Thursday, July 11, 2019
After finding the singular Autocrat track on the Autocrat / Black Knife split so good, I went ahead and contacted the band to try and get a copy of their first release, Interregnum. Drummer Thad Watson got back to me a couple months later apologizing for the delay and letting me know he had copies of the first album and was in the process of potentially releasing the second album on tape. I bought a copy of Interregnum hoping for at least one track to match the strength of "Borges Library" from the split. Early in March, after speaking briefly with Jonathan Scott, the guitarist and vocalist, the tape arrived on my front porch.
The album starts with "The Devil's Dictionary," a mid-faster paced track which has a repeated main riff that is doomy due to the performance of Autocrat. The barked vocals are not reminiscent of the vocals on the split tape. Jonathan here is much more in the vein of a sludge singer than the lower registered clean and sung vocals I was expecting. While there were some screamed sections on "Borges...", the whole track here is mostly screamed. The track is strongest as the main riff switches smoothly into the chorus riff. There are some slight variations throughout to highlight the vocal rhythms but it comes across as repetitive, even with the strong solo section. I'm not sure how much I like the track as an album opener.
The following track, "A Thrown Project" would have been a better opener, with it's moody slow intro and yielding to a strong fast riff to truly get the track going only footsteps into the song. With vocals finding themselves in the raspy bellowed deep clean vocals style which I liked so much from the split, the album truly starts here, for me. Bassist Travis Shelton's performance here is key as well. He finds space in the song and fills it not with intense sweeps or tapping bass solos but with nuanced decisive note choices to give character to the song when it needs it. Third track "Until Thermidor" also shows Shelton taking the opposite direction during the bridge to the solo with a higher-register fill that incorporated melody into a chugging midway through the song. Shelton turns out to be a major influence on the final four tracks and helps these four tracks dramatically.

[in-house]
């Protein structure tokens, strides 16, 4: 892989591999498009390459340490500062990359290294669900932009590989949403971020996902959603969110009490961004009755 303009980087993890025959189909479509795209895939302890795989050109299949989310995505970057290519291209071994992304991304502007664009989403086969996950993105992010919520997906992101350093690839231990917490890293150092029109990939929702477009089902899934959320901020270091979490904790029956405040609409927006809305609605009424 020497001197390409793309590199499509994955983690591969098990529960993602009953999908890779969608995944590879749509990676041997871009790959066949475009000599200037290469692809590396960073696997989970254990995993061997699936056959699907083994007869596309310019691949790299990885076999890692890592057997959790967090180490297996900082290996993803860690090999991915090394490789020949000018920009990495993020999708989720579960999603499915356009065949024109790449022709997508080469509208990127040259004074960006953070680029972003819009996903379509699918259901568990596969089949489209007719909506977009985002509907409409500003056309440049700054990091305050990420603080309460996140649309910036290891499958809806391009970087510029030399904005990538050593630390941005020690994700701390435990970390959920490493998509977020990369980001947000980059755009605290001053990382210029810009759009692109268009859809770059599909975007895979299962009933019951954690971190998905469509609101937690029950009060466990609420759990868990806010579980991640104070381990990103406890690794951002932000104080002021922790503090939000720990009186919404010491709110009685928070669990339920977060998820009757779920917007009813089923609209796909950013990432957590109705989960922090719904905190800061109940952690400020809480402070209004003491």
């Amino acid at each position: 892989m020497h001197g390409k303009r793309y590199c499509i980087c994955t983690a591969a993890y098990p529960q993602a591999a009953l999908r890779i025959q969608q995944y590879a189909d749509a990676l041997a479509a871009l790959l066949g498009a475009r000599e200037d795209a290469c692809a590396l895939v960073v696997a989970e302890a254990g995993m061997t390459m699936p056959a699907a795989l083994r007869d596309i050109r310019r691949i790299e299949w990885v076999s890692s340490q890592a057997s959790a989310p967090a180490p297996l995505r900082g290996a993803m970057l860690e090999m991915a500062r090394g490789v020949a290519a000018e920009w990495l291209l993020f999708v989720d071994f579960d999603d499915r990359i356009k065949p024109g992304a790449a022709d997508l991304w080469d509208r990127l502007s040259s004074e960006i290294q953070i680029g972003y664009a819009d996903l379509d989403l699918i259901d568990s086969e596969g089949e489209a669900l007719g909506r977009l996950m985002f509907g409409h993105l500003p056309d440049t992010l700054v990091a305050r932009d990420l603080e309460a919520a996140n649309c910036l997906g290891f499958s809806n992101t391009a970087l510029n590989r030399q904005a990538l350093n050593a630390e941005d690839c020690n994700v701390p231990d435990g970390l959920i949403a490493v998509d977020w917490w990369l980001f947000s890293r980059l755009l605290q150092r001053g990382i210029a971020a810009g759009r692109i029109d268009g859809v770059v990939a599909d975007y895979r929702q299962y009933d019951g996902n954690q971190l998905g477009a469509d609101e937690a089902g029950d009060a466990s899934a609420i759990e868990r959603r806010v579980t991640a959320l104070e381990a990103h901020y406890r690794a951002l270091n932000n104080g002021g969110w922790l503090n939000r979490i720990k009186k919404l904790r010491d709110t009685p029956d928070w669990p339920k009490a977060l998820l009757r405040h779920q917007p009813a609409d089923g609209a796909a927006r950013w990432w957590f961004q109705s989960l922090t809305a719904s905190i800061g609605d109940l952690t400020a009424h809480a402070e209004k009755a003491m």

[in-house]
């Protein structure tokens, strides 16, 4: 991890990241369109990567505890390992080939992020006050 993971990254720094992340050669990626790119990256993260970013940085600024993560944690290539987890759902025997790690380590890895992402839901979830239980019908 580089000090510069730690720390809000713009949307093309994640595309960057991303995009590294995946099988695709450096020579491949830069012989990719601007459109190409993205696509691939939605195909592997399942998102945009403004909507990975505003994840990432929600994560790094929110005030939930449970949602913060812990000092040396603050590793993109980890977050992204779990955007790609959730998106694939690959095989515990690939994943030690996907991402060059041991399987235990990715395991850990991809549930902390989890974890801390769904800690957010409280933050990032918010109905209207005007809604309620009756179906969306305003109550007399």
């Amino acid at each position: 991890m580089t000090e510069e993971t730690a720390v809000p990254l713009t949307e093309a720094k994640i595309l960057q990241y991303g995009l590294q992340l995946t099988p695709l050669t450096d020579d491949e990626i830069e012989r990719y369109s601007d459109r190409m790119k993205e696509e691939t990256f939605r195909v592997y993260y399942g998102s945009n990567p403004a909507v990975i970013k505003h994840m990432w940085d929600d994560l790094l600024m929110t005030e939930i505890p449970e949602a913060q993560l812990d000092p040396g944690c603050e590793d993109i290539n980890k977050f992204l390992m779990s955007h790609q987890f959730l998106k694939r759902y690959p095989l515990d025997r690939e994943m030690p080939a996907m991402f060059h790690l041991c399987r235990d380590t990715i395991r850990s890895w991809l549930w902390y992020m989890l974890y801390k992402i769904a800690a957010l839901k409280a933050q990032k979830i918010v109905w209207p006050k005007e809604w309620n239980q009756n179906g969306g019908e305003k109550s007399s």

So what are the standouts for me song wise? It would have to be the final two songs provided. "Black Humo(u)rs" is my favorite track on the record with it's Pentagram-esque opening riff. Jonathan's vocals remind me of Andy Martin of Clamfight with less savage power; the raspy, throaty screams are similar but Jonathan adds some subtle melody and pitch to the vocals. Musically I am reminded also of Revelation and the ever-present Black Sabbath, especially during the elongated solo section where, once again, Shelton is key. The foundation of a solid minute and a half of the song is his, as he wanders through several different bass lines and rhythms to add depth to the song. "Lady of Babylon" is likely the best track on the record objectively speaking. The extensive solo section is a highlight and the track is the strongest evidence for the main influence being Black Sabbath available.
This has been a difficult release to review for some inexplicable reason. I don't know what it was about it that I couldn't get a handle on. Maybe I'm still thinking the name-drop of Candlemass and subconsciously awaiting a grandiose Epic Doom moment which hasn't come yet. In truth, Autocrat are in a strange place between stoner / sludge and traditional doom. I like the vocals on Interregnum however I don't like how syncopated they are to the songs rhythms. This was not the case on "Borges Library," where the vocals had their own quest to follow over the song. Had I heard this prior to the split I would have been intrigued as to where the band was going to progress towards due to the strong musicianship and songwriting and then have been surprised and rewarded fully with the split. Having listened to the releases reverse, I don't want to say that I'm let down by Interregnum but I was hoping for a track to stand out for me like "Borges Library." "Lady of Babylon" and "Black Humo(u)rs" do to some extent but I'm hoping that the next release continues in the trajectory the band took with their track on the Split.